This morning seems to be a fight to get on track with the time warp that is normal world obligations. In my mind I am rationalizing that it is a 3-4 hour delay of sorts and by the end, all that I hope to have accomplished will be done.
While I enjoy having people come over to visit, have a café, a bit of bread…it really would be more interesting if I understood what was being discussed. Much of the time here, I am learning how to hone my visual cue “guessing” skills with physiology in trying to understand gestures and facial cues until the language barrier is overcome.
I guess it is ironic, that the first thing I do in the morning is spend time with my German lessons and today i hear, “we have guests!”
What it did was have me come to a question that I really don’t understand much. Is the use of light in old master paintings? While it might sound simplistic for a question, I really wonder if the paintings were done in low candlelight? Did they paint with whatever available natural light was there? Was the desired effect a dark, semi-visible image in normal light?
The reason I ask is most of the time, the images of old masters, or people who paint in old master style are dark, seeming to mask or hide the subject from the opposite side of the art spectrum with photorealism.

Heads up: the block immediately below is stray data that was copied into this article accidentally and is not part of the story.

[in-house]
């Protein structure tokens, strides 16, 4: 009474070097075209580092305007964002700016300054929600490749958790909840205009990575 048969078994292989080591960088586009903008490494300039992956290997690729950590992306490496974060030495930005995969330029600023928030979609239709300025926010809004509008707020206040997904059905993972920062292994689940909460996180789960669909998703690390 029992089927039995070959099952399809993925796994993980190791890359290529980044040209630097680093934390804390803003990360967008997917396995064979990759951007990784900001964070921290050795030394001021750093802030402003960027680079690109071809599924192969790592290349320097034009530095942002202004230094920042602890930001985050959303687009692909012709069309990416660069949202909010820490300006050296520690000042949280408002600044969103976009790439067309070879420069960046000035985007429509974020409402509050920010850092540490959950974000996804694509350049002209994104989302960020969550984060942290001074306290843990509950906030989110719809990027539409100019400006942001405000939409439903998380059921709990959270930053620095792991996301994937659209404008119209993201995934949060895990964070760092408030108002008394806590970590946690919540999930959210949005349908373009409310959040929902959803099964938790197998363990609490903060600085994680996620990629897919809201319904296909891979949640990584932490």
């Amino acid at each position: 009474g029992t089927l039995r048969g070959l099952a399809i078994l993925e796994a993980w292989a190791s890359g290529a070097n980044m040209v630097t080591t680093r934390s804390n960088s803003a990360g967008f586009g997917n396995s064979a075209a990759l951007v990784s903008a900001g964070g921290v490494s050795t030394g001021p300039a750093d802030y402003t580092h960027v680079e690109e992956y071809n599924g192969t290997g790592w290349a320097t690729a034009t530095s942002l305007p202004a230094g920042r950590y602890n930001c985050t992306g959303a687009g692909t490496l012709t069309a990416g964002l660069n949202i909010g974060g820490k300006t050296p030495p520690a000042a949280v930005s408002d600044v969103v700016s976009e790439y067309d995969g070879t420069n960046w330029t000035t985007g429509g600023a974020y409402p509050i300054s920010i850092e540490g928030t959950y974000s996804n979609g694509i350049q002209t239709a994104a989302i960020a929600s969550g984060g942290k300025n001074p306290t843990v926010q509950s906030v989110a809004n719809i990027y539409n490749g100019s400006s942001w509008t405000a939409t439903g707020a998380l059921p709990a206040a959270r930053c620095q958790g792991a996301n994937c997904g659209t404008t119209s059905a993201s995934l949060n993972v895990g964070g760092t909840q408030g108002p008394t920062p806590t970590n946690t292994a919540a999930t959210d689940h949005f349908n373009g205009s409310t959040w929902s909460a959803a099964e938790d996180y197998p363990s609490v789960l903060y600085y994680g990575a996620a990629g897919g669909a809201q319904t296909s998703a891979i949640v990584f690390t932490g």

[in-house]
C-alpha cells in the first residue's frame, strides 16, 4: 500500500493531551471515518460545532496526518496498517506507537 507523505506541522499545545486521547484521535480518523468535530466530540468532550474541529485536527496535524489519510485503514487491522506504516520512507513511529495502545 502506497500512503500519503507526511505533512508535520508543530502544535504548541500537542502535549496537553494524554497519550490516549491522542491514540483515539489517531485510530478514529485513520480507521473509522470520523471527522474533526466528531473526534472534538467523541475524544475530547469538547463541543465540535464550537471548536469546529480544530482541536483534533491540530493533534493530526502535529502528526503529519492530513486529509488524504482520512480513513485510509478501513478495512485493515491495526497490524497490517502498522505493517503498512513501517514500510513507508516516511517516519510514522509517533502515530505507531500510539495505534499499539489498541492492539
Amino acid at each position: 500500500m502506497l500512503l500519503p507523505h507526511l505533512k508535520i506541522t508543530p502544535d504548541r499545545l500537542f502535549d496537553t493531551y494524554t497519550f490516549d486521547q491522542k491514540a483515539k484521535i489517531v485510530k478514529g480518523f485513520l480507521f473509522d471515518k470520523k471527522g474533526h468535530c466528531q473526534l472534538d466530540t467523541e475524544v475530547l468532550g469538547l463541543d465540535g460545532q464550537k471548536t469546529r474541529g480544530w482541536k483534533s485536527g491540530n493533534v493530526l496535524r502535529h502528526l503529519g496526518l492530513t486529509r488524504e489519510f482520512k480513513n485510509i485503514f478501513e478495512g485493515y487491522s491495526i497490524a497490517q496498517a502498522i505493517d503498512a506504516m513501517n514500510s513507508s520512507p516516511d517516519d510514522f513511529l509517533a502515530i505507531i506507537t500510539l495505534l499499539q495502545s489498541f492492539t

I love natural light. I love warm light. Perhaps that is why I am a bit anxious to get to Colorado and enjoy many days with natural light. Where I grew up, usually was ranked only behind Seattle for least days of sunshine in the USA. When I was in Arizona, I thought I died and went to heaven with the 330 days of sunshine each year. You get spoiled with it. While new LED lights have been a dramatic improvement over hideous compact flourescent lamps the government wants everyone to use, they still are cold in how they light to me.
Where I am located, provides amazing morning light that comes in over the mountains. Warm, glowing, yet, not too overpowering. It is here that I can look at the images and see the color and subject matter in a completely different, far more beautiful way than most of the day.
Thus, if someone is an art major, or understands the way color and light were painted – or with what conditions the painters actually worked when painting, please forward an email with the reasons. I am very interested and curious.
While not a great image for the blog post, I was staring at it when people were having a conversation and I was mindlessly trying to understand the discussion about last nights TV show (for those that know me, the idea of what television programming has become with reality TV would have me more likely to self lobotomize than watch any television)
So I marveled at what a painter did 100 years ago. As the light moved, I watched how the color and image changed.
If you want to see the actual image with the little flowerpot... Send an email. Better yet, just send your mailing address with a note, “I want an old master flower pot card” and I will send you a print of what you don’t see.
That sounds like fun. The image is really worthy of a card. We can make a sort of game out of all this. Snail mail interaction started on the Internet. It will be good to start making the cards again. it has been a while.